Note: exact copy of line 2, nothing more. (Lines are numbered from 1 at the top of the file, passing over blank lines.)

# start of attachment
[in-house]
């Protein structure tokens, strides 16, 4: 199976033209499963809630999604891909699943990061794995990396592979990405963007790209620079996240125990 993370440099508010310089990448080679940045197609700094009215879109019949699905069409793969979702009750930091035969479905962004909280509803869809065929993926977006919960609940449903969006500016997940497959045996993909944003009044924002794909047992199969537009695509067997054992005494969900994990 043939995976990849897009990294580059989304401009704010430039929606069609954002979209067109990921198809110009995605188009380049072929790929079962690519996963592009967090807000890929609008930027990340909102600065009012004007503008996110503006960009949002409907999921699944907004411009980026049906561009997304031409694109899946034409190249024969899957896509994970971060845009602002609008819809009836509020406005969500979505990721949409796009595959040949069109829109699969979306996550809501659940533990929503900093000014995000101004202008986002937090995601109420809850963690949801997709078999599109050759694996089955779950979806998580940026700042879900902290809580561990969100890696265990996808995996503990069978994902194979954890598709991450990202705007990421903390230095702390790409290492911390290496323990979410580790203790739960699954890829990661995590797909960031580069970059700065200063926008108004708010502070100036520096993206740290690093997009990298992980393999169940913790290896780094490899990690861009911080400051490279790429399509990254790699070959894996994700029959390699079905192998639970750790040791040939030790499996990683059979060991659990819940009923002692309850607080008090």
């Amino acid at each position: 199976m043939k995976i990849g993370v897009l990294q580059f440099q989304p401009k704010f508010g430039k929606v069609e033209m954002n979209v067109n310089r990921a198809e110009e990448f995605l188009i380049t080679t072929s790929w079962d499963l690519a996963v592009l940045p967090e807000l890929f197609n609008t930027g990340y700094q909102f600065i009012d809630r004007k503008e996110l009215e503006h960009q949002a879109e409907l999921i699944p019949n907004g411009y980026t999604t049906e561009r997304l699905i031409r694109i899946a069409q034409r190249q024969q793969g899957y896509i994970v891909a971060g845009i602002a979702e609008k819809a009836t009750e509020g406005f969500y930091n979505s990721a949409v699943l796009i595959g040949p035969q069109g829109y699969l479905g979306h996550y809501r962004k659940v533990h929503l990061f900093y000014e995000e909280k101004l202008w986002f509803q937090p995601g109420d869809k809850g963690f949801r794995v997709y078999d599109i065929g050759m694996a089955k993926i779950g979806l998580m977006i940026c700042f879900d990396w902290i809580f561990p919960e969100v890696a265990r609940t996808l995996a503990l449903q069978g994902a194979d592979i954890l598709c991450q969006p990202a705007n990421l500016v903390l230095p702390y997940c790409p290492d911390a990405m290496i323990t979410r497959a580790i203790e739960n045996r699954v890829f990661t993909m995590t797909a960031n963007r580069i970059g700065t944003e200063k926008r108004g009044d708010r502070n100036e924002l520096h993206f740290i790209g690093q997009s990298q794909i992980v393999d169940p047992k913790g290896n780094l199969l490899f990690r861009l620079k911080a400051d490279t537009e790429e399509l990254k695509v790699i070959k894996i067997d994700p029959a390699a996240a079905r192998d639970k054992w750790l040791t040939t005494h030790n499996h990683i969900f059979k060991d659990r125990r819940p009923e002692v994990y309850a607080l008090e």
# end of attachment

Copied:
């Protein structure tokens, strides 16, 4: 199976033209499963809630999604891909699943990061794995990396592979990405963007790209620079996240125990 993370440099508010310089990448080679940045197609700094009215879109019949699905069409793969979702009750930091035969479905962004909280509803869809065929993926977006919960609940449903969006500016997940497959045996993909944003009044924002794909047992199969537009695509067997054992005494969900994990 043939995976990849897009990294580059989304401009704010430039929606069609954002979209067109990921198809110009995605188009380049072929790929079962690519996963592009967090807000890929609008930027990340909102600065009012004007503008996110503006960009949002409907999921699944907004411009980026049906561009997304031409694109899946034409190249024969899957896509994970971060845009602002609008819809009836509020406005969500979505990721949409796009595959040949069109829109699969979306996550809501659940533990929503900093000014995000101004202008986002937090995601109420809850963690949801997709078999599109050759694996089955779950979806998580940026700042879900902290809580561990969100890696265990996808995996503990069978994902194979954890598709991450990202705007990421903390230095702390790409290492911390290496323990979410580790203790739960699954890829990661995590797909960031580069970059700065200063926008108004708010502070100036520096993206740290690093997009990298992980393999169940913790290896780094490899990690861009911080400051490279790429399509990254790699070959894996994700029959390699079905192998639970750790040791040939030790499996990683059979060991659990819940009923002692309850607080008090």